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Obamacare -->> Sharpest health insurance premium increases in years

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posted on Apr, 8 2014 @ 02:19 PM
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reply to post by Bassago
 


Obamacare was gifted to the predatory health care megacorporations.
It's doing exactly what it was intended to do. Give them more customers, and more control so they can raise prices while continuing to reduce actual health care. The money is siphoned off by the ultra-wealthy that control the whole process.




posted on Apr, 8 2014 @ 02:25 PM
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reply to post by an0maly33
 




Show people WHY it's bad other than hiding the possibility that the cost increase *may* be justified in some way, instead shouting "Obamacare is bad because socialism!"


The linked articles said why there are increases. The insurance companies can no longer deny the coverage of older and sicker people thereby increasing costs across the board. Since citizens are now forced by the government to have a valid insurance plan people's costs go up. You will subsidize your fellow countrymen or pay the fine.. er, penalty... tax, whatever.

Being forced to purchase products by the government is evil. Having the companies selling those products raising the price adds insult to injury. Maybe if it was socialism it would be as bad. This is simply robbery.



posted on Apr, 8 2014 @ 03:05 PM
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reply to post by Bassago
 


Here are a few things Zbigniew Brzezinski had to say in an article he wrote called, "America in the Technetronic Age," .

Notice the term "Technetronic"? Technocracy?

Anyhow onto his words.


...the capacity to assert social and political control over the individual will vastly increase. It will soon be possible to assert almost continuous control over every citizen and to maintain up-to-date files containing even the most personal details about health and personal behavior of every citizen, in addition to the more customary data. These files will be subject to instantaneous retrieval by the authorities…

Power will gravitate into the hands of those who control information…Our existing post-crisis management institutions will probably be increasingly supplemented by pre-crisis management institutions, the task of which will be to identify in advance likely social crises and to develop programmes to cope with them. This could encourage tendencies during the next several decades towards a technocratic dictatorship, leaving less and less room for political procedures as we now know them.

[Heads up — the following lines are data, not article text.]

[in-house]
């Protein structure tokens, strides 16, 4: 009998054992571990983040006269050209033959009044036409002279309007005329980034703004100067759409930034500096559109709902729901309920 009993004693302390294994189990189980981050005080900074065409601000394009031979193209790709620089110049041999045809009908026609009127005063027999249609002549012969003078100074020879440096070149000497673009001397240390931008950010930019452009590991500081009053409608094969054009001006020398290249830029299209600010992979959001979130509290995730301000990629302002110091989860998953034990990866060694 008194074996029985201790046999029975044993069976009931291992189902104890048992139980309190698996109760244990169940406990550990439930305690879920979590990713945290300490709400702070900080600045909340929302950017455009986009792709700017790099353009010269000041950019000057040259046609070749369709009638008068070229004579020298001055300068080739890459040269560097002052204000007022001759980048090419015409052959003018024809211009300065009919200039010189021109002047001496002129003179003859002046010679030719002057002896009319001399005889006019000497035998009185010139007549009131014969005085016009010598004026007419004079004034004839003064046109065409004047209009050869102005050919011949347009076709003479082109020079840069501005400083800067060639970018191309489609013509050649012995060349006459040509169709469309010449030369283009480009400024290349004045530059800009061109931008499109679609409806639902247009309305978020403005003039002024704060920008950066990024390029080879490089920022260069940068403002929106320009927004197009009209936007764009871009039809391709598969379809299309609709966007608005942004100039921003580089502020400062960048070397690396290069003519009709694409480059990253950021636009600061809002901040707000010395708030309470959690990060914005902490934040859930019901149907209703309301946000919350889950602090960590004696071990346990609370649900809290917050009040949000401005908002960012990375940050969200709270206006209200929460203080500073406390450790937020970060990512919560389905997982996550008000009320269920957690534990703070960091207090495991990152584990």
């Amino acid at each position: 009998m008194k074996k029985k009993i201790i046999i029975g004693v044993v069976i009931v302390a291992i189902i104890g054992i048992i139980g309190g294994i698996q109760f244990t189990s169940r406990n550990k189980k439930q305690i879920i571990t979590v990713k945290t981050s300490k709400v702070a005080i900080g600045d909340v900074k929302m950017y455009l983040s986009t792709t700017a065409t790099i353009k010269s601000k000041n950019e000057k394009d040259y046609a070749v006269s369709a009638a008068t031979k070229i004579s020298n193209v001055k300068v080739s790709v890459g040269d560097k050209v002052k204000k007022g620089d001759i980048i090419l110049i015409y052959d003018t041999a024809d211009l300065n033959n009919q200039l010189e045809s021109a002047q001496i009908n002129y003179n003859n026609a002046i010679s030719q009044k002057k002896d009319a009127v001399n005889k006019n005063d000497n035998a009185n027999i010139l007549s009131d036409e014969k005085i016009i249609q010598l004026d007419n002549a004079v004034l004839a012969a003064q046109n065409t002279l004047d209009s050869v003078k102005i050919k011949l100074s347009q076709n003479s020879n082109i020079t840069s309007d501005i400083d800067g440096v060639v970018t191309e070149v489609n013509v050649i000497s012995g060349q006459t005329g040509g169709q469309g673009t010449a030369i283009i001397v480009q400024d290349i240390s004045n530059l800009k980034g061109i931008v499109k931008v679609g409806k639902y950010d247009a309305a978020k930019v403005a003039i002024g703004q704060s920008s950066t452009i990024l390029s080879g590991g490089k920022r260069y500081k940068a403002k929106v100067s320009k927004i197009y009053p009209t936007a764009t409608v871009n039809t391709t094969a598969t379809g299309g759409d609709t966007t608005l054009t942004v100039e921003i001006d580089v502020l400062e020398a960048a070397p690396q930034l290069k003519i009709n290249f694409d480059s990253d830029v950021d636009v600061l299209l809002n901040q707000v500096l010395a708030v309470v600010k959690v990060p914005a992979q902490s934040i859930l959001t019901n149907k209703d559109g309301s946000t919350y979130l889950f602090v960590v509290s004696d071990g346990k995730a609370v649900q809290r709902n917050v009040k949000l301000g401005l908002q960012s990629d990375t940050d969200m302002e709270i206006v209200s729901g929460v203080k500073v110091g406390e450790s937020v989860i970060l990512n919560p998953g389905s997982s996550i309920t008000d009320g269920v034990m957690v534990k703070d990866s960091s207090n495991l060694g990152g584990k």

Source



posted on Apr, 8 2014 @ 03:12 PM
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gladtobehere
reply to post by Bassago
 




An oldie but, a goodie!




posted on Apr, 8 2014 @ 03:18 PM
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reply to post by Bassago
 


So they were forced to include demographics that they were previously free to discriminate against. I can understand the sticker shock of something like that. But, on the other hand, there are people who are sick and dying with no hope of ever getting help because they can't afford the out of pocket costs of the care they need, and they can't get insurance to help them. Do I think this was the best way to help them? Not necessarily. Admittedly my bias is towards "this is better than nothing", but I can empathize with people who are now forced to pay (more) for insurance with what might have previously been grocery money.

This will snowball though. If everyone is forced to pay for insurance, then the minimum wage should go up to accommodate that cost for the lower classes. But, that significantly devalues my current salary as a professional, hence my pay should adjust upward as well. Since everyone makes more money, the cost of goods can go up. Who knows where it will stabilize, but that's what I see coming.



posted on Apr, 8 2014 @ 03:24 PM
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benrl
Heres the thing, the Reps did commit a crime in this.

They could of came to the table, with the will to negotiate.

So could the democrats.



Two words put paid to this - "I Won."

You can't negotiate very well when one person has that attitude and thinks negotiation is "I will tell you what you are getting and then I will tell you what we are getting, and we have negotiated" which is how that person pretty much does his business with anyone.

I did watch the Health Care negotiation when Paul Ryan brought the whole bill to the table and tried to talk about his concerns as the head of the Rep negotiating team, and I remember that Democrat counter was all emotional stuff equivalent to "think about the children" and not one of them also had a copy of the bill.

I think that a lot of the Obamacare passage took place in an atmosphere of arrogance and belief that the Super Majority was the New Age and the reality for the future and that, thus, negotiation need not occur except as a appearance for propriety's sake.